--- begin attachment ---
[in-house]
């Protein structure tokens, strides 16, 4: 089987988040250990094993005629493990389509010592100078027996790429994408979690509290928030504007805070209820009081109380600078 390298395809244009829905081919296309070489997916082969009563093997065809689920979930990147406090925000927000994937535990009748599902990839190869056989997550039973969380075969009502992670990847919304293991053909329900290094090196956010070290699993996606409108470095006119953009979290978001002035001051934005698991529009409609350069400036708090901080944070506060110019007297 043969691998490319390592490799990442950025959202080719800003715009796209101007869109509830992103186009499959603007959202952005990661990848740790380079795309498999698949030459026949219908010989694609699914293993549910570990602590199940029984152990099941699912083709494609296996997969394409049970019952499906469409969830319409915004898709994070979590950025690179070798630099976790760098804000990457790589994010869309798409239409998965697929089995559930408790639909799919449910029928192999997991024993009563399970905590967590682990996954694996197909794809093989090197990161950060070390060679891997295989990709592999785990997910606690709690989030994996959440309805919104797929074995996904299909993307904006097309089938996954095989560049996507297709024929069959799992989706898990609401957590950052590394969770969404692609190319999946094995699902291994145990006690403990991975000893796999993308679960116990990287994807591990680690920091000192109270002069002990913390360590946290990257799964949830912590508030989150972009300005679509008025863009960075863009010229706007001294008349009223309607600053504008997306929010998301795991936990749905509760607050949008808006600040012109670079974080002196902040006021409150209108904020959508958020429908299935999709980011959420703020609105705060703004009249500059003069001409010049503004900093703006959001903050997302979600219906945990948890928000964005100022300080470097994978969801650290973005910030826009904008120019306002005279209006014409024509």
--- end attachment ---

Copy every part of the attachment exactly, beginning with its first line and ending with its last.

[in-house]
């Protein structure tokens, strides 16, 4: 089987988040250990094993005629493990389509010592100078027996790429994408979690509290928030504007805070209820009081109380600078 390298395809244009829905081919296309070489997916082969009563093997065809689920979930990147406090925000927000994937535990009748599902990839190869056989997550039973969380075969009502992670990847919304293991053909329900290094090196956010070290699993996606409108470095006119953009979290978001002035001051934005698991529009409609350069400036708090901080944070506060110019007297 043969691998490319390592490799990442950025959202080719800003715009796209101007869109509830992103186009499959603007959202952005990661990848740790380079795309498999698949030459026949219908010989694609699914293993549910570990602590199940029984152990099941699912083709494609296996997969394409049970019952499906469409969830319409915004898709994070979590950025690179070798630099976790760098804000990457790589994010869309798409239409998965697929089995559930408790639909799919449910029928192999997991024993009563399970905590967590682990996954694996197909794809093989090197990161950060070390060679891997295989990709592999785990997910606690709690989030994996959440309805919104797929074995996904299909993307904006097309089938996954095989560049996507297709024929069959799992989706898990609401957590950052590394969770969404692609190319999946094995699902291994145990006690403990991975000893796999993308679960116990990287994807591990680690920091000192109270002069002990913390360590946290990257799964949830912590508030989150972009300005679509008025863009960075863009010229706007001294008349009223309607600053504008997306929010998301795991936990749905509760607050949008808006600040012109670079974080002196902040006021409150209108904020959508958020429908299935999709980011959420703020609105705060703004009249500059003069001409010049503004900093703006959001903050997302979600219906945990948890928000964005100022300080470097994978969801650290973005910030826009904008120019306002005279209006014409024509």